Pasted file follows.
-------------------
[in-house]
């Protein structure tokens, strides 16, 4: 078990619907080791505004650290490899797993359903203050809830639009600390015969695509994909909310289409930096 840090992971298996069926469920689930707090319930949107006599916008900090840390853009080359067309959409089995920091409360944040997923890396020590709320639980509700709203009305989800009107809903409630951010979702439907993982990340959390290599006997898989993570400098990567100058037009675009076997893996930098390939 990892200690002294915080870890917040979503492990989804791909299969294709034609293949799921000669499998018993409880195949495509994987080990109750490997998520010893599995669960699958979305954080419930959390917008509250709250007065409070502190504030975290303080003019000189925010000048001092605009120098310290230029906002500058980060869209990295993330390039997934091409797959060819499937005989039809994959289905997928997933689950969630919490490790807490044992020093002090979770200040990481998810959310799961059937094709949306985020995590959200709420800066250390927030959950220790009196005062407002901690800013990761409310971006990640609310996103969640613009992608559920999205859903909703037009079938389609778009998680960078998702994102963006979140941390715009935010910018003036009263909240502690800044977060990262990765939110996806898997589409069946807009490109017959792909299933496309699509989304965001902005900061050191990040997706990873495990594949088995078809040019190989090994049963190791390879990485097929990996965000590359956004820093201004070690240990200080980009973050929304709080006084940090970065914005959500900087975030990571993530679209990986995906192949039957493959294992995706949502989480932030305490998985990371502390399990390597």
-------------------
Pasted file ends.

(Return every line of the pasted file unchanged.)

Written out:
[in-house]
């Protein structure tokens, strides 16, 4: 078990619907080791505004650290490899797993359903203050809830639009600390015969695509994909909310289409930096 840090992971298996069926469920689930707090319930949107006599916008900090840390853009080359067309959409089995920091409360944040997923890396020590709320639980509700709203009305989800009107809903409630951010979702439907993982990340959390290599006997898989993570400098990567100058037009675009076997893996930098390939 990892200690002294915080870890917040979503492990989804791909299969294709034609293949799921000669499998018993409880195949495509994987080990109750490997998520010893599995669960699958979305954080419930959390917008509250709250007065409070502190504030975290303080003019000189925010000048001092605009120098310290230029906002500058980060869209990295993330390039997934091409797959060819499937005989039809994959289905997928997933689950969630919490490790807490044992020093002090979770200040990481998810959310799961059937094709949306985020995590959200709420800066250390927030959950220790009196005062407002901690800013990761409310971006990640609310996103969640613009992608559920999205859903909703037009079938389609778009998680960078998702994102963006979140941390715009935010910018003036009263909240502690800044977060990262990765939110996806898997589409069946807009490109017959792909299933496309699509989304965001902005900061050191990040997706990873495990594949088995078809040019190989090994049963190791390879990485097929990996965000590359956004820093201004070690240990200080980009973050929304709080006084940090970065914005959500900087975030990571993530679209990986995906192949039957493959294992995706949502989480932030305490998985990371502390399990390597």